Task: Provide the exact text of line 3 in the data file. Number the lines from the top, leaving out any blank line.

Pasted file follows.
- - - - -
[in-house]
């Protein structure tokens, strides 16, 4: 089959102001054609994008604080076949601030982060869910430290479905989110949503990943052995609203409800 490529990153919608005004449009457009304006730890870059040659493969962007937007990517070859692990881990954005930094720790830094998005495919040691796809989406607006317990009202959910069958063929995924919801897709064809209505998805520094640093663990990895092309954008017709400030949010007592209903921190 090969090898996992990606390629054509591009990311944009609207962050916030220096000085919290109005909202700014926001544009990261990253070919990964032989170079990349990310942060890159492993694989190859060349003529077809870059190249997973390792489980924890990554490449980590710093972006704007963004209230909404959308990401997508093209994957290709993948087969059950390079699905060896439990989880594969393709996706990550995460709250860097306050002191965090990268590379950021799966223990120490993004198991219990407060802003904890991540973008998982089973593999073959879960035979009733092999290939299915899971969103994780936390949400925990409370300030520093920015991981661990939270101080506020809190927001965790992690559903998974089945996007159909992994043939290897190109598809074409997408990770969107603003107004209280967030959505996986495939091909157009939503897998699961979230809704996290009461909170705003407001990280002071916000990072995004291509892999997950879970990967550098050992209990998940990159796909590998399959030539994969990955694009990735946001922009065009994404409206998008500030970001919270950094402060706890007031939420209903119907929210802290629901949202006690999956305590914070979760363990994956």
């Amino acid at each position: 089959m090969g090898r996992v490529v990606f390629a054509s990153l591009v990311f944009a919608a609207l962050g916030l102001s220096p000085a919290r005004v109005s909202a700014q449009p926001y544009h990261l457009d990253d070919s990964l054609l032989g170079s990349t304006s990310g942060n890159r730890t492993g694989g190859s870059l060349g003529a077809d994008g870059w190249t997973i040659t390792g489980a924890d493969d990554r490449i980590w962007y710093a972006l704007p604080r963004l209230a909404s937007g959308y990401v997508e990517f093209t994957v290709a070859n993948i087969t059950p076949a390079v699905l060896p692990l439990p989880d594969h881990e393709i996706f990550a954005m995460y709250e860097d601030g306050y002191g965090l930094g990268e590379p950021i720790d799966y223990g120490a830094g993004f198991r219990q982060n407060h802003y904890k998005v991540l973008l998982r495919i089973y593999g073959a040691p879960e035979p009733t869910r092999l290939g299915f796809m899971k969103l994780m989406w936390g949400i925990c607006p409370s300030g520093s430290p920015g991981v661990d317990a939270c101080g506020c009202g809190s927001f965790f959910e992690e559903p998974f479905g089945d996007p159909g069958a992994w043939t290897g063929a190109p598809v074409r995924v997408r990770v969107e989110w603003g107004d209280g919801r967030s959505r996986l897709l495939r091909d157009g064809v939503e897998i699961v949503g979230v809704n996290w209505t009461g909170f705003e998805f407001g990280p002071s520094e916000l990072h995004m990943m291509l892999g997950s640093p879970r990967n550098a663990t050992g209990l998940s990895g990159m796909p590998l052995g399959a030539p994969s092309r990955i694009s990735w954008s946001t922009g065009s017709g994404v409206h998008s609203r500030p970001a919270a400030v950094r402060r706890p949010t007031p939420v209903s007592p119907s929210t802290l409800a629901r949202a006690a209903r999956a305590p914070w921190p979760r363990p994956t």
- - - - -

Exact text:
């Amino acid at each position: 089959m090969g090898r996992v490529v990606f390629a054509s990153l591009v990311f944009a919608a609207l962050g916030l102001s220096p000085a919290r005004v109005s909202a700014q449009p926001y544009h990261l457009d990253d070919s990964l054609l032989g170079s990349t304006s990310g942060n890159r730890t492993g694989g190859s870059l060349g003529a077809d994008g870059w190249t997973i040659t390792g489980a924890d493969d990554r490449i980590w962007y710093a972006l704007p604080r963004l209230a909404s937007g959308y990401v997508e990517f093209t994957v290709a070859n993948i087969t059950p076949a390079v699905l060896p692990l439990p989880d594969h881990e393709i996706f990550a954005m995460y709250e860097d601030g306050y002191g965090l930094g990268e590379p950021i720790d799966y223990g120490a830094g993004f198991r219990q982060n407060h802003y904890k998005v991540l973008l998982r495919i089973y593999g073959a040691p879960e035979p009733t869910r092999l290939g299915f796809m899971k969103l994780m989406w936390g949400i925990c607006p409370s300030g520093s430290p920015g991981v661990d317990a939270c101080g506020c009202g809190s927001f965790f959910e992690e559903p998974f479905g089945d996007p159909g069958a992994w043939t290897g063929a190109p598809v074409r995924v997408r990770v969107e989110w603003g107004d209280g919801r967030s959505r996986l897709l495939r091909d157009g064809v939503e897998i699961v949503g979230v809704n996290w209505t009461g909170f705003e998805f407001g990280p002071s520094e916000l990072h995004m990943m291509l892999g997950s640093p879970r990967n550098a663990t050992g209990l998940s990895g990159m796909p590998l052995g399959a030539p994969s092309r990955i694009s990735w954008s946001t922009g065009s017709g994404v409206h998008s609203r500030p970001a919270a400030v950094r402060r706890p949010t007031p939420v209903s007592p119907s929210t802290l409800a629901r949202a006690a209903r999956a305590p914070w921190p979760r363990p994956t």